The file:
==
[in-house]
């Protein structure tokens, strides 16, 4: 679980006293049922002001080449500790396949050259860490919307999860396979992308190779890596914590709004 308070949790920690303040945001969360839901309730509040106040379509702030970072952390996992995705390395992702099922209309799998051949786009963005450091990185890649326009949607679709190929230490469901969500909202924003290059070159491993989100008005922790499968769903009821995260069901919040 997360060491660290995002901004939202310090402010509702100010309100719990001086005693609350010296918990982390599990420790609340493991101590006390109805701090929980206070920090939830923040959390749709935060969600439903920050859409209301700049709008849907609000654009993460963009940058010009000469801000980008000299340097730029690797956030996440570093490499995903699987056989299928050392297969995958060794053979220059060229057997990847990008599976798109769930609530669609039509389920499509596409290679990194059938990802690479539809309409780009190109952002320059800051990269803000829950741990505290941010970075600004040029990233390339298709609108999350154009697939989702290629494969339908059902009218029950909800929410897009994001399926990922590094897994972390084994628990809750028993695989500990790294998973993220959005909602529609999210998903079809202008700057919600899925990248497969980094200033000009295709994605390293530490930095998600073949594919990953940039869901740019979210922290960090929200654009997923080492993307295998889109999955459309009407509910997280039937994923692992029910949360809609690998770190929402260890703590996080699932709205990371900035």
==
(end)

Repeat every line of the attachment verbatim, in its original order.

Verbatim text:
[in-house]
């Protein structure tokens, strides 16, 4: 679980006293049922002001080449500790396949050259860490919307999860396979992308190779890596914590709004 308070949790920690303040945001969360839901309730509040106040379509702030970072952390996992995705390395992702099922209309799998051949786009963005450091990185890649326009949607679709190929230490469901969500909202924003290059070159491993989100008005922790499968769903009821995260069901919040 997360060491660290995002901004939202310090402010509702100010309100719990001086005693609350010296918990982390599990420790609340493991101590006390109805701090929980206070920090939830923040959390749709935060969600439903920050859409209301700049709008849907609000654009993460963009940058010009000469801000980008000299340097730029690797956030996440570093490499995903699987056989299928050392297969995958060794053979220059060229057997990847990008599976798109769930609530669609039509389920499509596409290679990194059938990802690479539809309409780009190109952002320059800051990269803000829950741990505290941010970075600004040029990233390339298709609108999350154009697939989702290629494969339908059902009218029950909800929410897009994001399926990922590094897994972390084994628990809750028993695989500990790294998973993220959005909602529609999210998903079809202008700057919600899925990248497969980094200033000009295709994605390293530490930095998600073949594919990953940039869901740019979210922290960090929200654009997923080492993307295998889109999955459309009407509910997280039937994923692992029910949360809609690998770190929402260890703590996080699932709205990371900035």